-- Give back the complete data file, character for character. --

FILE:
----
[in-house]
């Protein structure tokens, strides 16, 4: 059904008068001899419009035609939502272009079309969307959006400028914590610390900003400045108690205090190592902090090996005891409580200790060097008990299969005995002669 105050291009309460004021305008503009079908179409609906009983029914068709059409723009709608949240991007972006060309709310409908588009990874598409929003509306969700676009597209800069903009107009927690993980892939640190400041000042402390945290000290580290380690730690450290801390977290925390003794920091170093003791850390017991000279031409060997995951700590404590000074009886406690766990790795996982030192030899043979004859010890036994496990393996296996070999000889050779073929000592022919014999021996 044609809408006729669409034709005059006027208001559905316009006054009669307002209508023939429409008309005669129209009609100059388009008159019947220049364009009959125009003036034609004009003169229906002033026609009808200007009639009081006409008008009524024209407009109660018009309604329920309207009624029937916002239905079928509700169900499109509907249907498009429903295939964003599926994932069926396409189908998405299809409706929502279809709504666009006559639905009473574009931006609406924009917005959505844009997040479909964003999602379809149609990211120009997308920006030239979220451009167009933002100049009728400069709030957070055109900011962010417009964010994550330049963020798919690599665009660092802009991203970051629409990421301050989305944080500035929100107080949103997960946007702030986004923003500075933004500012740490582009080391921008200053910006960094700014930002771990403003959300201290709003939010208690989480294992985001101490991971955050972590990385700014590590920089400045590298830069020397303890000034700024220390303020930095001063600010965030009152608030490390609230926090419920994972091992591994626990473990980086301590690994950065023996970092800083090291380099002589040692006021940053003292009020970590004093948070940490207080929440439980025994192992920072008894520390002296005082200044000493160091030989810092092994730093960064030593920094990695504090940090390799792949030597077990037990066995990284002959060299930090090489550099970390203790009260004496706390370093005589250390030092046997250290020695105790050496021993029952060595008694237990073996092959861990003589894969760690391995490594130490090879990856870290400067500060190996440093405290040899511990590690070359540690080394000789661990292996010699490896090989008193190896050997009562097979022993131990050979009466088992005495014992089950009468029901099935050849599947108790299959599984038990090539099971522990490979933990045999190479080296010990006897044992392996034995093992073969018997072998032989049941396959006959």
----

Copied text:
[in-house]
């Protein structure tokens, strides 16, 4: 059904008068001899419009035609939502272009079309969307959006400028914590610390900003400045108690205090190592902090090996005891409580200790060097008990299969005995002669 105050291009309460004021305008503009079908179409609906009983029914068709059409723009709608949240991007972006060309709310409908588009990874598409929003509306969700676009597209800069903009107009927690993980892939640190400041000042402390945290000290580290380690730690450290801390977290925390003794920091170093003791850390017991000279031409060997995951700590404590000074009886406690766990790795996982030192030899043979004859010890036994496990393996296996070999000889050779073929000592022919014999021996 044609809408006729669409034709005059006027208001559905316009006054009669307002209508023939429409008309005669129209009609100059388009008159019947220049364009009959125009003036034609004009003169229906002033026609009808200007009639009081006409008008009524024209407009109660018009309604329920309207009624029937916002239905079928509700169900499109509907249907498009429903295939964003599926994932069926396409189908998405299809409706929502279809709504666009006559639905009473574009931006609406924009917005959505844009997040479909964003999602379809149609990211120009997308920006030239979220451009167009933002100049009728400069709030957070055109900011962010417009964010994550330049963020798919690599665009660092802009991203970051629409990421301050989305944080500035929100107080949103997960946007702030986004923003500075933004500012740490582009080391921008200053910006960094700014930002771990403003959300201290709003939010208690989480294992985001101490991971955050972590990385700014590590920089400045590298830069020397303890000034700024220390303020930095001063600010965030009152608030490390609230926090419920994972091992591994626990473990980086301590690994950065023996970092800083090291380099002589040692006021940053003292009020970590004093948070940490207080929440439980025994192992920072008894520390002296005082200044000493160091030989810092092994730093960064030593920094990695504090940090390799792949030597077990037990066995990284002959060299930090090489550099970390203790009260004496706390370093005589250390030092046997250290020695105790050496021993029952060595008694237990073996092959861990003589894969760690391995490594130490090879990856870290400067500060190996440093405290040899511990590690070359540690080394000789661990292996010699490896090989008193190896050997009562097979022993131990050979009466088992005495014992089950009468029901099935050849599947108790299959599984038990090539099971522990490979933990045999190479080296010990006897044992392996034995093992073969018997072998032989049941396959006959």